As part of a brain fitness program for seniors, learning piano lessons for beginners improves cognitive functioning as well as playing a vital role in the mind-body connection. When we learn something new at any age the brain, which thrives on stimulation, receives a "workout" that optimizes blood flow, neuronal connections and helps maintain our ability to perceive many different things simultaneously.
Age and Perception
As we age, we tend to combine sensory input rather than differentiate it because it is easier and puts less strain on our faltering senses. However, this eventually causes issues with attention and focus, which is why seniors often encounter difficulty driving.
When driving, seniors find it easier to concentrate on one thing rather than distractions on the periphery. However, learning how to play an instrument, paint pictures or write poetry all represent methods with which the detrimental effects of degenerative diseases associated with aging are effectively prevented.
Active Means Healthy
Active retirement living not only means exercising the body, but also the mind. Dozens of published studies validate the beneficial effects the brain and body have on each other. Results indicate that a healthy body contributes to a well-functioning, optimistically thinking brain, while a brain that regularly participates in cognitive-enhancing exercises experiences less memory problems and actually encourages the body to be more active.
Benefits of Beginning Piano for Seniors
Take a moment to look at the picture to the right. Imagine yourself sharing what you have learned with a grandchild. It doesn't get better than that. In years to come that child will think back and say "I remember when..."
Engaging in piano lessons for beginners thus provides both physical and mental stimulation for senior citizens, including:
- Increase of coordination ability--hands must be directed by the brain to behave independently of each other.
- Increase of hearing ability--by focusing on the interplay of sounds and musical progression, seniors are "retraining" their ears to detect unfamiliar tones and pitches, which also stimulates the brain.
- Exercises visual muscles and perception--when playing the piano, the eyes must focus on interpreting the musical notes. This perception sends messages to the brain that, in turn, relays commands to the hands.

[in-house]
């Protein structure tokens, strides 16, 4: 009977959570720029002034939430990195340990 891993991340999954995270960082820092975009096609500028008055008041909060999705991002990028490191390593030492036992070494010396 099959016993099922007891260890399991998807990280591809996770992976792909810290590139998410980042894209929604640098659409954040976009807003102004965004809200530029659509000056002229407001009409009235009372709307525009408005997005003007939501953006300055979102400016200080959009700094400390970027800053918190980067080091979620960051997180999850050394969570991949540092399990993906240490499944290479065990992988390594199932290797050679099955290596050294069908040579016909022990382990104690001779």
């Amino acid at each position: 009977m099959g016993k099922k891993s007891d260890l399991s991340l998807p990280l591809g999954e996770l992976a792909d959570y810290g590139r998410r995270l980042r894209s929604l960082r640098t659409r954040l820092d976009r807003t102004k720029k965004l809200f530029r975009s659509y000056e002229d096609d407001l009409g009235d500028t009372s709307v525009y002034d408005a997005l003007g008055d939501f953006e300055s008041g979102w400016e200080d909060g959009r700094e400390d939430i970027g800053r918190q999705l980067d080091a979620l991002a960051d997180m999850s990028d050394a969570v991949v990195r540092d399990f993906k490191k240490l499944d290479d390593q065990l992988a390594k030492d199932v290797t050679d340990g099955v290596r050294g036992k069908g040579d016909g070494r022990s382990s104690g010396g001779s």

- Increase of social interaction--whether taking group lessons, one on one lessons or lessons with a grandchild, taking piano lessons for beginners provides seniors, who are at risk for isolation and depression, with the health advantages of human contact.
- Increase of finger and hand strength--you don't need nimble fingers to begin playing the piano, but as you continue with lessons, you will find that you
What Your Brain Looks Like When Playing Piano
Basics of Piano Playing
It is never too late in life to learn how to play the piano. Most people are playing simple songs within a week of learning a few chords and musical notes. Basic information about the piano includes:
- Keys on the left-hand side of the piano are lower in pitch, while those on the right are higher.
- There are 88 keys on a piano.
- The "middle C" is the first note you will learn.
- White keys contain "natural" notes--A, B, C, D, E, F and G.
- Black keys represent tones in between natural notes.
- If a black key lies to the left of a white key, it is called "flat".
- If a black key lies to the right of a white key, it is known as "sharp".
- Notes on a piano are arranged in a pattern, which is learned by repetition and practice. Notes A through G are simply repeated in this pattern
Learning and Fun
Piano lessons for beginners start with these fundamental instruction regarding piano playing. However, lessons also allow you to set your own pace by moving on to the next lesson only when you feel comfortable enough to do so.
Aging does not erect boundaries, but rather creates the key to unlock those old doors that you once thought were locked for life. With age comes a sense of meaning, patience, maturity, enthusiasm and a desire to learn something new. However, this desire is no longer based on the rewards of winning, i.e., a trophy, a scholarship, increased status in society. Rather this desire is based on feeling good about yourself and the fact that creative self-expression and accomplishment contributes to leading a long and satisfying life.
As part of the wonderful experience of aging, taking piano lessons for beginners is a wonderful way to unlock those doors and begin making that music you have always wanted to play on a piano.
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